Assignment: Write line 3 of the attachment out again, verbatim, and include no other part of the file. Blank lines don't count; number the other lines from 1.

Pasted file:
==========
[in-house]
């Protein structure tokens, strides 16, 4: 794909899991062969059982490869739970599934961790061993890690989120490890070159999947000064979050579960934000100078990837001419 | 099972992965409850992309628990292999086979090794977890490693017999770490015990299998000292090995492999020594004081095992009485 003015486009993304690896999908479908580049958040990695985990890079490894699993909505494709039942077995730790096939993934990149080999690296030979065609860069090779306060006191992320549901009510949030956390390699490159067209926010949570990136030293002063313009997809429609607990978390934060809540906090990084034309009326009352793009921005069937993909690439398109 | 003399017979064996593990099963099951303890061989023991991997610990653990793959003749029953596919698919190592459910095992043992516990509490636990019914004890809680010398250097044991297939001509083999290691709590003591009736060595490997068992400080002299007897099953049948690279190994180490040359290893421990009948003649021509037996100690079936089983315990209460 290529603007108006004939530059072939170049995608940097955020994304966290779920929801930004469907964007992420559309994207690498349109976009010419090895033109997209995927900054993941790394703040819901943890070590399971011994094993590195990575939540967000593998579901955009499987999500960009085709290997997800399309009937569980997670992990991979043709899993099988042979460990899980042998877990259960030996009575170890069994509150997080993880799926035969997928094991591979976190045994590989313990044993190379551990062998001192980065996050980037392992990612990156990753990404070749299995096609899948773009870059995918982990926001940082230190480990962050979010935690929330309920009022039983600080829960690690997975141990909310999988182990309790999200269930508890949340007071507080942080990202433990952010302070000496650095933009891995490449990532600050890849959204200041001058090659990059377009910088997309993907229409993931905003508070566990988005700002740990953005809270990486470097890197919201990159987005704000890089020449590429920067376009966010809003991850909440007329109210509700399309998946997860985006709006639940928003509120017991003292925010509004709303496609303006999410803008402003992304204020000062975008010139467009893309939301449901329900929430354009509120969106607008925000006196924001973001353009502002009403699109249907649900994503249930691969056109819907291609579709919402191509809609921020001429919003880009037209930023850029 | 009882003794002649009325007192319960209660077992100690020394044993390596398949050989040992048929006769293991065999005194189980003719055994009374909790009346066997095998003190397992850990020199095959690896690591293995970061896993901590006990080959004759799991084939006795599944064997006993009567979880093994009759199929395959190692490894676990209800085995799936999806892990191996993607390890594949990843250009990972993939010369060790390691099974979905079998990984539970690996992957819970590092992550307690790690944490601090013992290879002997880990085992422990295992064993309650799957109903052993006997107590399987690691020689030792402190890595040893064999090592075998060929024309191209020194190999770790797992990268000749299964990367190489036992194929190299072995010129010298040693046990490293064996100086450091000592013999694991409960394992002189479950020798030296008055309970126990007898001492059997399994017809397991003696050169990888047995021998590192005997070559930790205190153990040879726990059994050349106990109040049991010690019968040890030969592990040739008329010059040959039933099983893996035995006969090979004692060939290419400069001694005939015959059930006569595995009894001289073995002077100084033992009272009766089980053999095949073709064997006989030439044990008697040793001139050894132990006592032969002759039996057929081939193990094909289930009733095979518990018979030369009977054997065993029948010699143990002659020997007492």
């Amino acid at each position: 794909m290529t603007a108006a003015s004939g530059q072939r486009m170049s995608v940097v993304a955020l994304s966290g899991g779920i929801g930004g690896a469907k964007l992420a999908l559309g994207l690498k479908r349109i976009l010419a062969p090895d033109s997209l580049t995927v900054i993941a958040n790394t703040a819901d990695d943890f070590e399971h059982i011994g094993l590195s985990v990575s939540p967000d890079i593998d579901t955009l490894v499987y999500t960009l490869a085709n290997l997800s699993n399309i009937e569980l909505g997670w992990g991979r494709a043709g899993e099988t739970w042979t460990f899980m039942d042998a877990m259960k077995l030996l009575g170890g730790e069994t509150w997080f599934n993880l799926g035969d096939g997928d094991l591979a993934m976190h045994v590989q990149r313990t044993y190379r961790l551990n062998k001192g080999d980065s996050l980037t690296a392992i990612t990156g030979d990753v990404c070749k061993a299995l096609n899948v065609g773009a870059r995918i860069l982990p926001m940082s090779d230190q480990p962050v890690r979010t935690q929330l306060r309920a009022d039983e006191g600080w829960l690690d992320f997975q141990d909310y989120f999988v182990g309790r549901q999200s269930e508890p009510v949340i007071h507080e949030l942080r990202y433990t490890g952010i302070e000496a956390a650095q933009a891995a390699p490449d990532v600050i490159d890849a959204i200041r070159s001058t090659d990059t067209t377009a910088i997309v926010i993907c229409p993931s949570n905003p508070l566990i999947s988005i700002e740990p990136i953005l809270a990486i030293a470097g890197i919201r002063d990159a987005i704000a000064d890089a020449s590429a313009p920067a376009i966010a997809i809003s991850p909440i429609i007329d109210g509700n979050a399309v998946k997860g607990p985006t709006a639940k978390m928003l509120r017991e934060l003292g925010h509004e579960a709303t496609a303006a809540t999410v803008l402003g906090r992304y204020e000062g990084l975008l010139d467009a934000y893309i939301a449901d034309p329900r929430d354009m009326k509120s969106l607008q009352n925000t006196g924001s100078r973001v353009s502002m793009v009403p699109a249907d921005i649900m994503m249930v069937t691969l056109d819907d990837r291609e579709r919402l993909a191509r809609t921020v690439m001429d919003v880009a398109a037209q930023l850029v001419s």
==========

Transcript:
């Amino acid at each position: 794909m290529t603007a108006a003015s004939g530059q072939r486009m170049s995608v940097v993304a955020l994304s966290g899991g779920i929801g930004g690896a469907k964007l992420a999908l559309g994207l690498k479908r349109i976009l010419a062969p090895d033109s997209l580049t995927v900054i993941a958040n790394t703040a819901d990695d943890f070590e399971h059982i011994g094993l590195s985990v990575s939540p967000d890079i593998d579901t955009l490894v499987y999500t960009l490869a085709n290997l997800s699993n399309i009937e569980l909505g997670w992990g991979r494709a043709g899993e099988t739970w042979t460990f899980m039942d042998a877990m259960k077995l030996l009575g170890g730790e069994t509150w997080f599934n993880l799926g035969d096939g997928d094991l591979a993934m976190h045994v590989q990149r313990t044993y190379r961790l551990n062998k001192g080999d980065s996050l980037t690296a392992i990612t990156g030979d990753v990404c070749k061993a299995l096609n899948v065609g773009a870059r995918i860069l982990p926001m940082s090779d230190q480990p962050v890690r979010t935690q929330l306060r309920a009022d039983e006191g600080w829960l690690d992320f997975q141990d909310y989120f999988v182990g309790r549901q999200s269930e508890p009510v949340i007071h507080e949030l942080r990202y433990t490890g952010i302070e000496a956390a650095q933009a891995a390699p490449d990532v600050i490159d890849a959204i200041r070159s001058t090659d990059t067209t377009a910088i997309v926010i993907c229409p993931s949570n905003p508070l566990i999947s988005i700002e740990p990136i953005l809270a990486i030293a470097g890197i919201r002063d990159a987005i704000a000064d890089a020449s590429a313009p920067a376009i966010a997809i809003s991850p909440i429609i007329d109210g509700n979050a399309v998946k997860g607990p985006t709006a639940k978390m928003l509120r017991e934060l003292g925010h509004e579960a709303t496609a303006a809540t999410v803008l402003g906090r992304y204020e000062g990084l975008l010139d467009a934000y893309i939301a449901d034309p329900r929430d354009m009326k509120s969106l607008q009352n925000t006196g924001s100078r973001v353009s502002m793009v009403p699109a249907d921005i649900m994503m249930v069937t691969l056109d819907d990837r291609e579709r919402l993909a191509r809609t921020v690439m001429d919003v880009a398109a037209q930023l850029v001419s």